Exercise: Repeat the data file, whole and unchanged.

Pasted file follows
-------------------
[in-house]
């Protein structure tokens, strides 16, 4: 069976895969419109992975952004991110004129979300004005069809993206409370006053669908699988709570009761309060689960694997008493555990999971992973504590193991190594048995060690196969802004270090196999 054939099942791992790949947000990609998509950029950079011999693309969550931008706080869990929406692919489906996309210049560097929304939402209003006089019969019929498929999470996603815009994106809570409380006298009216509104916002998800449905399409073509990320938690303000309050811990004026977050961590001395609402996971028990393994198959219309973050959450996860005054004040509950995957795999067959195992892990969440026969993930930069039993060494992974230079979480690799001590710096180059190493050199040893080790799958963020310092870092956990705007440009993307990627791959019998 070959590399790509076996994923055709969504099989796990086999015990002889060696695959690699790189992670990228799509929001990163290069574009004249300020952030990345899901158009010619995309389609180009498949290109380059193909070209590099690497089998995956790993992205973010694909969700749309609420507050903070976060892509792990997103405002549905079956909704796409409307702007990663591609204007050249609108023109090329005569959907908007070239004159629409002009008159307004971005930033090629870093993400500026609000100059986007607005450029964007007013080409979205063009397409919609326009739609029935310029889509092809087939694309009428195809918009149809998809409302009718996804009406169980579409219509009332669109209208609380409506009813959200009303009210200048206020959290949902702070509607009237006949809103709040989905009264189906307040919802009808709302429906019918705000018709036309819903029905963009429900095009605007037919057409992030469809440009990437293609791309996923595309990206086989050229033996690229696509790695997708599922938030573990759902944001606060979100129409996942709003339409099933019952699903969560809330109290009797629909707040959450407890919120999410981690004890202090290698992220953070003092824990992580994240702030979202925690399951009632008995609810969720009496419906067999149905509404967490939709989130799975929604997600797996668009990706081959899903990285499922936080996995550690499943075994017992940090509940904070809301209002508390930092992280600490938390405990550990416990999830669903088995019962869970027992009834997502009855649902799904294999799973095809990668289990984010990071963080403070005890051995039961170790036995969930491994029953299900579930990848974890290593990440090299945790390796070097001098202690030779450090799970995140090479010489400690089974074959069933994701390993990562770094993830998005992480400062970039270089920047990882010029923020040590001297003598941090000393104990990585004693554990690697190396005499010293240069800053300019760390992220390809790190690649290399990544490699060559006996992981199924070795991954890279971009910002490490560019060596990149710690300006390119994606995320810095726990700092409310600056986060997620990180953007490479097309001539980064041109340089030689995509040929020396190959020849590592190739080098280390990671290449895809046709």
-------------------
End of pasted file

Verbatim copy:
[in-house]
């Protein structure tokens, strides 16, 4: 069976895969419109992975952004991110004129979300004005069809993206409370006053669908699988709570009761309060689960694997008493555990999971992973504590193991190594048995060690196969802004270090196999 054939099942791992790949947000990609998509950029950079011999693309969550931008706080869990929406692919489906996309210049560097929304939402209003006089019969019929498929999470996603815009994106809570409380006298009216509104916002998800449905399409073509990320938690303000309050811990004026977050961590001395609402996971028990393994198959219309973050959450996860005054004040509950995957795999067959195992892990969440026969993930930069039993060494992974230079979480690799001590710096180059190493050199040893080790799958963020310092870092956990705007440009993307990627791959019998 070959590399790509076996994923055709969504099989796990086999015990002889060696695959690699790189992670990228799509929001990163290069574009004249300020952030990345899901158009010619995309389609180009498949290109380059193909070209590099690497089998995956790993992205973010694909969700749309609420507050903070976060892509792990997103405002549905079956909704796409409307702007990663591609204007050249609108023109090329005569959907908007070239004159629409002009008159307004971005930033090629870093993400500026609000100059986007607005450029964007007013080409979205063009397409919609326009739609029935310029889509092809087939694309009428195809918009149809998809409302009718996804009406169980579409219509009332669109209208609380409506009813959200009303009210200048206020959290949902702070509607009237006949809103709040989905009264189906307040919802009808709302429906019918705000018709036309819903029905963009429900095009605007037919057409992030469809440009990437293609791309996923595309990206086989050229033996690229696509790695997708599922938030573990759902944001606060979100129409996942709003339409099933019952699903969560809330109290009797629909707040959450407890919120999410981690004890202090290698992220953070003092824990992580994240702030979202925690399951009632008995609810969720009496419906067999149905509404967490939709989130799975929604997600797996668009990706081959899903990285499922936080996995550690499943075994017992940090509940904070809301209002508390930092992280600490938390405990550990416990999830669903088995019962869970027992009834997502009855649902799904294999799973095809990668289990984010990071963080403070005890051995039961170790036995969930491994029953299900579930990848974890290593990440090299945790390796070097001098202690030779450090799970995140090479010489400690089974074959069933994701390993990562770094993830998005992480400062970039270089920047990882010029923020040590001297003598941090000393104990990585004693554990690697190396005499010293240069800053300019760390992220390809790190690649290399990544490699060559006996992981199924070795991954890279971009910002490490560019060596990149710690300006390119994606995320810095726990700092409310600056986060997620990180953007490479097309001539980064041109340089030689995509040929020396190959020849590592190739080098280390990671290449895809046709």